Former RCMP deputy commissioner Peter German released a scathing review of anti-money laundering practices last June. (Darryl Dyck/Canadian Press)

German delivered a second report to the province last week on the links between money laundering, real estate, luxury cars and horse racing. And an expert panel also delivered a set of recommendations to B.C.'s finance ministry on ways to close loopholes in the real estate market.

The province is likely to publicly release both sets of findings later this year.

German's first report came with 48 recommendations that observers say have gone a long way to reduce the flow of dirty money through casinos.

According to the B.C. Lottery Corporation, the number and dollar value of suspicious transactions has dropped from a peak of $27.2 million in July 2015 to $217,195 in January 2019.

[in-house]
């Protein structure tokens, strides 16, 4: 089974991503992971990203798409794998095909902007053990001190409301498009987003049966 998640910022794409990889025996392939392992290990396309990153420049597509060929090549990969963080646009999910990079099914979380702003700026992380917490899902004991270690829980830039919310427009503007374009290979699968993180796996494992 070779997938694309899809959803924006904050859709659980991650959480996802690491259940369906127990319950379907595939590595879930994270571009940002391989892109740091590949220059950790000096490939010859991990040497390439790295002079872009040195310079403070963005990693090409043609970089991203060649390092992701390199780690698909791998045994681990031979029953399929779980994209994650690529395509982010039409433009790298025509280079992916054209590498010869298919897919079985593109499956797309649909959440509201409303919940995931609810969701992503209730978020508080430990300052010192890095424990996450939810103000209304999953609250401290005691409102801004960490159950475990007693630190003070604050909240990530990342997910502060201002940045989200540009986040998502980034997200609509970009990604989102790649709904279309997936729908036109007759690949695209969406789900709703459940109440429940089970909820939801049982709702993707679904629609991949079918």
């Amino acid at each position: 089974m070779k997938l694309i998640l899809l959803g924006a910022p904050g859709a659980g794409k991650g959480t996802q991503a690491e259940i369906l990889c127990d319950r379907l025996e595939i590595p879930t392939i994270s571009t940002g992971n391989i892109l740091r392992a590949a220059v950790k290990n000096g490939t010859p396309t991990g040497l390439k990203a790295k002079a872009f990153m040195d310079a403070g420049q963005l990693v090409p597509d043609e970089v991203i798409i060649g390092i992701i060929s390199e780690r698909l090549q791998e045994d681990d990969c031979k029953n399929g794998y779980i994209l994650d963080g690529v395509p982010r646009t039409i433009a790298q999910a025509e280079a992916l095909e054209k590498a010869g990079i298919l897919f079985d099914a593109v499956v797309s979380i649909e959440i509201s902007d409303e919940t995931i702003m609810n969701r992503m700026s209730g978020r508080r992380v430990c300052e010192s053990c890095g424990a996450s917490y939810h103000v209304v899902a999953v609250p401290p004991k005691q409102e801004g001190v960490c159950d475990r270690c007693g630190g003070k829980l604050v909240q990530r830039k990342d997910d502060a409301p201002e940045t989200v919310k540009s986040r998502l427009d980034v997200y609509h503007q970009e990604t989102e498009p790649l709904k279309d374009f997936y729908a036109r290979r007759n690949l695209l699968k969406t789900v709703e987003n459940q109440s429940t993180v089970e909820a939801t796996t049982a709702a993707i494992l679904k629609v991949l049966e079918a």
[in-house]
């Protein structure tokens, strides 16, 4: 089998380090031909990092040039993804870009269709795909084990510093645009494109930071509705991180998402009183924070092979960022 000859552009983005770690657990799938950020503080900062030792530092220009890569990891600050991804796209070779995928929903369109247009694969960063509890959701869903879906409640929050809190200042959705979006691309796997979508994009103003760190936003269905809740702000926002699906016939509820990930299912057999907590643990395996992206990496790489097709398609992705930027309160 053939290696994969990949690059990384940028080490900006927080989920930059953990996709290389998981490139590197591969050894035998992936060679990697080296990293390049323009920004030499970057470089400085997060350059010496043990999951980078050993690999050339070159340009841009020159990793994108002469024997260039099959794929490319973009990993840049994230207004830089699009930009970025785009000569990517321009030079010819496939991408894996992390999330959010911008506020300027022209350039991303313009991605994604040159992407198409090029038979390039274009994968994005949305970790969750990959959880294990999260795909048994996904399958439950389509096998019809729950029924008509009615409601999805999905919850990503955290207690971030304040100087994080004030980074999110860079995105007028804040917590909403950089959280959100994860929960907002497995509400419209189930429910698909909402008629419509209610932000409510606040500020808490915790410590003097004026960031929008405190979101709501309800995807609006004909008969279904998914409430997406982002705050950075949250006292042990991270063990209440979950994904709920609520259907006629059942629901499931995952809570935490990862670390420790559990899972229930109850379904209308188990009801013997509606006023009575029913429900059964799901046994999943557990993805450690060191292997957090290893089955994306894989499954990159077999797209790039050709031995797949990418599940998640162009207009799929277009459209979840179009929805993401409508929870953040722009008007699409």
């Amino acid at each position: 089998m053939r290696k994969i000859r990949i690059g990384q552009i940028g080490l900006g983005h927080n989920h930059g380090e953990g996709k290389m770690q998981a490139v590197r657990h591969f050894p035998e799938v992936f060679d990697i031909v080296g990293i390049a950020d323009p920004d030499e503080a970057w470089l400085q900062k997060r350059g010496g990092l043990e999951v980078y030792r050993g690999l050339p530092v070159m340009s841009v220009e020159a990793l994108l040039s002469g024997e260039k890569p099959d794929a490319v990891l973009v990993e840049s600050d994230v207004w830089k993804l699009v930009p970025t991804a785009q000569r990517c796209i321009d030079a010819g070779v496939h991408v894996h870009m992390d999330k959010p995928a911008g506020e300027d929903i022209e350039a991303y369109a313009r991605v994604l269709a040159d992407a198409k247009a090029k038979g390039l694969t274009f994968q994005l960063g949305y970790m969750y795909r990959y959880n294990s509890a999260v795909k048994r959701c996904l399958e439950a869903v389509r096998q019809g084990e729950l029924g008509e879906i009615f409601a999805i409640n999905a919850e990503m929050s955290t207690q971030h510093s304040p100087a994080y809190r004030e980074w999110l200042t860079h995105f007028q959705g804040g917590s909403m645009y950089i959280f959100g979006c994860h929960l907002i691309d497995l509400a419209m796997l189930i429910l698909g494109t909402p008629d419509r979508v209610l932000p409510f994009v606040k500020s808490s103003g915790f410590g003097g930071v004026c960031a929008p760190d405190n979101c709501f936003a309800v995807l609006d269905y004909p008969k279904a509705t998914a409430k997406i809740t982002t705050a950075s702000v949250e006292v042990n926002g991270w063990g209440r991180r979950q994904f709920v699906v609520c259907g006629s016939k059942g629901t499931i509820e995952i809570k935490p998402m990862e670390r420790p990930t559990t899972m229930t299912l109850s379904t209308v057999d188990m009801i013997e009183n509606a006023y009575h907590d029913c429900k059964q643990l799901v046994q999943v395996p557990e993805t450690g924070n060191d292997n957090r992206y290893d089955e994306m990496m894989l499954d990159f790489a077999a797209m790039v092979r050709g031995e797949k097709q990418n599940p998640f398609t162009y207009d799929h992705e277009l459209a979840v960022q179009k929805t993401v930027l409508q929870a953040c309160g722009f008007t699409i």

But as the latest court documents suggest, problems still remain.

11 'unusual financial transactions'

According to the search warrant filed in late March, the investigation began in early February with two patrons who were seen feeding $20 bills into slot machines at the River Rock Casino for a short time before cashing out nearly $3,000. 

One of them was allegedly dropped off and picked up by the suspect's vehicle, a black Honda Odyssey.

Two days later, another man allegedly emerged from the same vehicle before going into the casino and placing "an unknown amount of $20 bills for a buy-in."

According to a search warrant, the suspect's vehicle was observed in connection with a series of unusual transactions involving River Rock Casino patrons. (CBC)